Martha: The last piece, when I first introduced you, I asked “Can you introduce how you’re related to semantic search?” and you said you might have a some thoughts on on my term semantic search. Do you want to give us a rant?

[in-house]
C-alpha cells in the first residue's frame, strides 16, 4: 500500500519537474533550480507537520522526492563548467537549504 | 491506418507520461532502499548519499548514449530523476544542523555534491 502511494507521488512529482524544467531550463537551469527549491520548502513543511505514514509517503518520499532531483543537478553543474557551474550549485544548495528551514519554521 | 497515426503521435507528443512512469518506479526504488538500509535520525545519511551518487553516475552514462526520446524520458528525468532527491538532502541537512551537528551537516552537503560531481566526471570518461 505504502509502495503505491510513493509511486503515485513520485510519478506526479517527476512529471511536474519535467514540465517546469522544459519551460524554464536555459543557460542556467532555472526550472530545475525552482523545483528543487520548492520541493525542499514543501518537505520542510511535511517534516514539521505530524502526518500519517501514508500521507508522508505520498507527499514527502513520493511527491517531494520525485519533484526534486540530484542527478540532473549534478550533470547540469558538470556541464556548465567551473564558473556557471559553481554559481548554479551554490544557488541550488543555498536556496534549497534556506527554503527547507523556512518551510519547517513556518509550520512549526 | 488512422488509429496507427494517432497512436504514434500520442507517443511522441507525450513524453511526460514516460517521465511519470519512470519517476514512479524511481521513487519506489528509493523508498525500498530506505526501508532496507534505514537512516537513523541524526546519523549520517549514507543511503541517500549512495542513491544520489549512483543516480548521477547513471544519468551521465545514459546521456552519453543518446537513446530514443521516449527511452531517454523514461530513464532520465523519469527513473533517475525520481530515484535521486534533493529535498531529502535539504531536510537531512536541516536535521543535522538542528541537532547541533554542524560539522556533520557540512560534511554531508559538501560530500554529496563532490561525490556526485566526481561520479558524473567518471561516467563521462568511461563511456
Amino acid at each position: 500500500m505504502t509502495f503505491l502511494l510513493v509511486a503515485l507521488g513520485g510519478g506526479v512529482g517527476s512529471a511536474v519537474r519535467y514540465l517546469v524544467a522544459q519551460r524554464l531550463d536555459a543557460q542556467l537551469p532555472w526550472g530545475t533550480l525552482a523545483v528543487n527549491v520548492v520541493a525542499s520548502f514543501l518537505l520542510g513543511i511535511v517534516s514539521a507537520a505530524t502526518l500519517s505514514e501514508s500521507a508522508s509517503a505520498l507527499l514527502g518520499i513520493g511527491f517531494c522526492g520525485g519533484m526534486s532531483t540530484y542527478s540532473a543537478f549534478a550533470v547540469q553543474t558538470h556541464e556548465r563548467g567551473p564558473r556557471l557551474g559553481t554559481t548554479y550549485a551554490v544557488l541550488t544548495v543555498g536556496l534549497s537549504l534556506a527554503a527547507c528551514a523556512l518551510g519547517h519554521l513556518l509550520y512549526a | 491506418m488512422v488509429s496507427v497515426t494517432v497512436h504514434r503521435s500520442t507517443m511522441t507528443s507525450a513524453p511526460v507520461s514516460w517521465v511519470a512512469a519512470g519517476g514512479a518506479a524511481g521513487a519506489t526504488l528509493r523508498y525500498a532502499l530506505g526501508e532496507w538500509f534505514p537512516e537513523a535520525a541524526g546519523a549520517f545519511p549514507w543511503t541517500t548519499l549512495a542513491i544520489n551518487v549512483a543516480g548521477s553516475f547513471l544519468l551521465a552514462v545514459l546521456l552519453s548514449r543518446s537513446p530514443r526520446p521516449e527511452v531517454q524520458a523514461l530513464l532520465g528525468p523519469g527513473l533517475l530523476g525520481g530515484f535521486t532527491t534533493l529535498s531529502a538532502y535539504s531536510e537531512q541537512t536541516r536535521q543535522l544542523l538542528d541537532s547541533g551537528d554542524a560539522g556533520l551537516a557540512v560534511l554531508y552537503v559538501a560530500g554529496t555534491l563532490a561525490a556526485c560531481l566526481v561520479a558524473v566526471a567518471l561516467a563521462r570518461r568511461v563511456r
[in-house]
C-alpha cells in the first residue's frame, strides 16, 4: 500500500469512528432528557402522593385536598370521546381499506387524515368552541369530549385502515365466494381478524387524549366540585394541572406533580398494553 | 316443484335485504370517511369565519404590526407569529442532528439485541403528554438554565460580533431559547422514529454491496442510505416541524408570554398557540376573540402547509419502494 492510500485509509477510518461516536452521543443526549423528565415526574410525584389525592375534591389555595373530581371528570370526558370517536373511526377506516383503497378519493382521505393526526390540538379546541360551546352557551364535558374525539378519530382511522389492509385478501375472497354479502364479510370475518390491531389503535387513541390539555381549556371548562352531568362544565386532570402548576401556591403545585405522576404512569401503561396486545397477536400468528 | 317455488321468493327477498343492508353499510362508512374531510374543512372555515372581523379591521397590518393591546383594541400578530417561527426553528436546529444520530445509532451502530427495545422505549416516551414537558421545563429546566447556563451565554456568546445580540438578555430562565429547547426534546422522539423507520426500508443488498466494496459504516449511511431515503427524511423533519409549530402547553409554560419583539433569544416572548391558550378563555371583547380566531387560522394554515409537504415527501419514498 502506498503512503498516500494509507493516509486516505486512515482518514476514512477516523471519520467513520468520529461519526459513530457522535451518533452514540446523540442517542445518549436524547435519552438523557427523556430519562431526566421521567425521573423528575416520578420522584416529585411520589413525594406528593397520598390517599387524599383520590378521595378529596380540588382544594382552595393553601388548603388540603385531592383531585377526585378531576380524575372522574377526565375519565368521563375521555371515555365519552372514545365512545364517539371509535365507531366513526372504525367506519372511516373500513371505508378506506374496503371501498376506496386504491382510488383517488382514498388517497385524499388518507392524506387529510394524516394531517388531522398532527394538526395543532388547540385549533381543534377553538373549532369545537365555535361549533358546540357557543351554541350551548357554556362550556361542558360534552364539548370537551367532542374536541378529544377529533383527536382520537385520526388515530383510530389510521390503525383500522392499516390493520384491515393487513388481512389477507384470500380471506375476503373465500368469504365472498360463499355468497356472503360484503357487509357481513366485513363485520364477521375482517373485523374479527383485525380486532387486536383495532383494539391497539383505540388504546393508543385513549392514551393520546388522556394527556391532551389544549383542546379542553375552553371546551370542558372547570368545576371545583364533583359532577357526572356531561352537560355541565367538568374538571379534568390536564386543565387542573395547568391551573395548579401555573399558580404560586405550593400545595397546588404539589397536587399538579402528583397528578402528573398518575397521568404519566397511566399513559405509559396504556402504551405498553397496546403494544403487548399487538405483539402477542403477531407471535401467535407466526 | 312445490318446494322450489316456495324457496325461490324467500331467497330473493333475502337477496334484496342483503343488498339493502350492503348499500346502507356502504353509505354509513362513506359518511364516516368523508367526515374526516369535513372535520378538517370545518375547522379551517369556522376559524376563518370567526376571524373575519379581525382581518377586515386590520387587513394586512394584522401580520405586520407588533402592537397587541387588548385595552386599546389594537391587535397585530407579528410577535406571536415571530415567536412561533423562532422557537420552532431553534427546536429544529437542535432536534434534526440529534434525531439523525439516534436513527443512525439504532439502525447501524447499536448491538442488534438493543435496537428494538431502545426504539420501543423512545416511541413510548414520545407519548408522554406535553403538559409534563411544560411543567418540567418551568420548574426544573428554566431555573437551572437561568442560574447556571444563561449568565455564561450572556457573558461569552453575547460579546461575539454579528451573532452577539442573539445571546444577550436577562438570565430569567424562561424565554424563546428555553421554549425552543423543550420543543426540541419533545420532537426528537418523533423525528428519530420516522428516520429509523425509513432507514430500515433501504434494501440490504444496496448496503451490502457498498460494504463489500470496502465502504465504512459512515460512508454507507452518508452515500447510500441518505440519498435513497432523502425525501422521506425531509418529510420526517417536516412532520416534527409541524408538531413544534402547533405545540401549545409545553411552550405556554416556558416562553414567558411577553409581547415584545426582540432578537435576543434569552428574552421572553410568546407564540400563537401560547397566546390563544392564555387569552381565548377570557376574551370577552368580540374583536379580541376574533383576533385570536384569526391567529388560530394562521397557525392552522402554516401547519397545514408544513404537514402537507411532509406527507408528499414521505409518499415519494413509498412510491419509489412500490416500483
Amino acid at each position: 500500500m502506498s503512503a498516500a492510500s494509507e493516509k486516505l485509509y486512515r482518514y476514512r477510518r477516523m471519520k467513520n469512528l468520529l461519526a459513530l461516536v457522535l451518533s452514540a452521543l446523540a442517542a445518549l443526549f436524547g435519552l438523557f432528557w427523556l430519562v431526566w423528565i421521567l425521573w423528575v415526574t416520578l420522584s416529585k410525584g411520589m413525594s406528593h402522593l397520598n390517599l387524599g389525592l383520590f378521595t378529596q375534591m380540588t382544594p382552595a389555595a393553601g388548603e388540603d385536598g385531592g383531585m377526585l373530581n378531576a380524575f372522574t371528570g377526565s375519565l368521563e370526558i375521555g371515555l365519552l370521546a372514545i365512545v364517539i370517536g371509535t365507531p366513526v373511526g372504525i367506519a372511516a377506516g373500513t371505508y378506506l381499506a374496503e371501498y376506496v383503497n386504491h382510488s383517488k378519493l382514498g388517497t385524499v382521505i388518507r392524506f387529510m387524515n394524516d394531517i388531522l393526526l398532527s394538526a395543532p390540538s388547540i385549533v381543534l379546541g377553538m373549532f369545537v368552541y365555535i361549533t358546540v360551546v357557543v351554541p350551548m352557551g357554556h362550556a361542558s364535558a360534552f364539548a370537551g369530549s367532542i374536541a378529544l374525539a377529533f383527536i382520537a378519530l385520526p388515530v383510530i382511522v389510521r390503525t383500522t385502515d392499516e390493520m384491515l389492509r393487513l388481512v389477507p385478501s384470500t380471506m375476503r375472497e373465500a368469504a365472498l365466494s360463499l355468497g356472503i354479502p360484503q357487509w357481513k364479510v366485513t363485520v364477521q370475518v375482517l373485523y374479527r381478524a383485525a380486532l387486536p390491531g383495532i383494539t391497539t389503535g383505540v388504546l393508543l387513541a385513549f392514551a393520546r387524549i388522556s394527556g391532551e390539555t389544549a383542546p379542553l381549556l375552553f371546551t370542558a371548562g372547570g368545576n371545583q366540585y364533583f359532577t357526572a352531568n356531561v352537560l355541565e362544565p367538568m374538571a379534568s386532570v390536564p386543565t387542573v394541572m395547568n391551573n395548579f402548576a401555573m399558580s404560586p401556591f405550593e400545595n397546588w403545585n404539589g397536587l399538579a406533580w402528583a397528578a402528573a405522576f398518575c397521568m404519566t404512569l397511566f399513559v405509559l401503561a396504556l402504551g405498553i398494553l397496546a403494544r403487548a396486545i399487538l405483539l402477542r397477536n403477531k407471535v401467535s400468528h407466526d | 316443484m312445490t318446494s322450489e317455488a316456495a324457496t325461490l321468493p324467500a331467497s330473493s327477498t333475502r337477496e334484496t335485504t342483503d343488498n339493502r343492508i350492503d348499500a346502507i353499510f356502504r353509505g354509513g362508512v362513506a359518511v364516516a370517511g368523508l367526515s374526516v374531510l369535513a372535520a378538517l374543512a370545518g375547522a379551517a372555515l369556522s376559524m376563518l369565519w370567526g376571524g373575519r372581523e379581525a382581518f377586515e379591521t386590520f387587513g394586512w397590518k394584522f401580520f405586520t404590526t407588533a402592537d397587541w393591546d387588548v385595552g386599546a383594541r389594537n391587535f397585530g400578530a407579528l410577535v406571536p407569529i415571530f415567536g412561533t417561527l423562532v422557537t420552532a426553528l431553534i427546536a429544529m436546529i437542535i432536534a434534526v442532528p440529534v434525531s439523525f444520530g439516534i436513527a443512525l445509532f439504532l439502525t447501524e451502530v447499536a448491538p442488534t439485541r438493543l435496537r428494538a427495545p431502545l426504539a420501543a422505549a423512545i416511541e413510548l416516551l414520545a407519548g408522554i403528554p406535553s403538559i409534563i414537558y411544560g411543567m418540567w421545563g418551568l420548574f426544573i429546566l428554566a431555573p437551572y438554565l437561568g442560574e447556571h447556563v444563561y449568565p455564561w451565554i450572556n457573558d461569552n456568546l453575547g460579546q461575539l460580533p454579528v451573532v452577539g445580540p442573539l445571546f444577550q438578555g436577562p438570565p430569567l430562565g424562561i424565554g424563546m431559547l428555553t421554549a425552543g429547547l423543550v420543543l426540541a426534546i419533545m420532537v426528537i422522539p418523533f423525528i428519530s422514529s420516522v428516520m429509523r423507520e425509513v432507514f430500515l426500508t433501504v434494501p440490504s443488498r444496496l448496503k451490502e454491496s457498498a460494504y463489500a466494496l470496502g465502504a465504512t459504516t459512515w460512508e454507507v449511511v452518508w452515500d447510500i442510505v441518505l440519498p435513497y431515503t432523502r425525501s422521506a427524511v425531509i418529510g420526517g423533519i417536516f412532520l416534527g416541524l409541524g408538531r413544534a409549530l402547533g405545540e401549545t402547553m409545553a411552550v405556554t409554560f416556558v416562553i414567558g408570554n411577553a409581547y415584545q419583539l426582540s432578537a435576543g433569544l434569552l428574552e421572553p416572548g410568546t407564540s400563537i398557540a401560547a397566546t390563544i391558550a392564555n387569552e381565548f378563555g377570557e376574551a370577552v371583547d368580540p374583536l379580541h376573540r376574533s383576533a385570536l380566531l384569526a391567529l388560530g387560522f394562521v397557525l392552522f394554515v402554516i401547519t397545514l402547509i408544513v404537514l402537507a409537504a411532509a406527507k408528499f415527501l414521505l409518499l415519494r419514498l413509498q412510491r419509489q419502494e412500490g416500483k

Richard: Yeah, well I mean, for the first 20 years of it’s life, the the web tortoise, that the only way to find something is to search. As human beings we search and then we tend to discover relationships. How often, for the people that still go to libraries, have you gone into a library going to exactly the shelf where your book that you want is and you come away with a different book because you’ve searched in the general area and then you make related decisions of what you want? Schema.org and structured data is very closely associated with things and their relationships. So if you look, at say, the google page 10 results, which are you search results, and then the knowledge panel on the right hand side for the person, or the organization, or the topic you’re looking for. If you start clicking around in there, you’re not searching, as the Semantic Web people would put it, you’re navigating the graph of knowledge about the resources on the web and that’s where the real value is and that’s what’s happening behind the scenes. The intelligent agents, the cognitive computing algorithms that are driving things like Sir are navigating those relationships, as well as, looking at texts on pages as well. So it’s kind of delivering the other side of the discovery coin that’s been missing for the last 20 years in the web. So when somebody says “semantic search” I kind of sigh gently and say it’s far more than that. But I can understand why such a marketing term has evolved. I remember trying to explain what web 2.0 was a few years ago and with with with the equal discomfort. But people generally congregate, ran that flag, and have an idea of what we’re on about.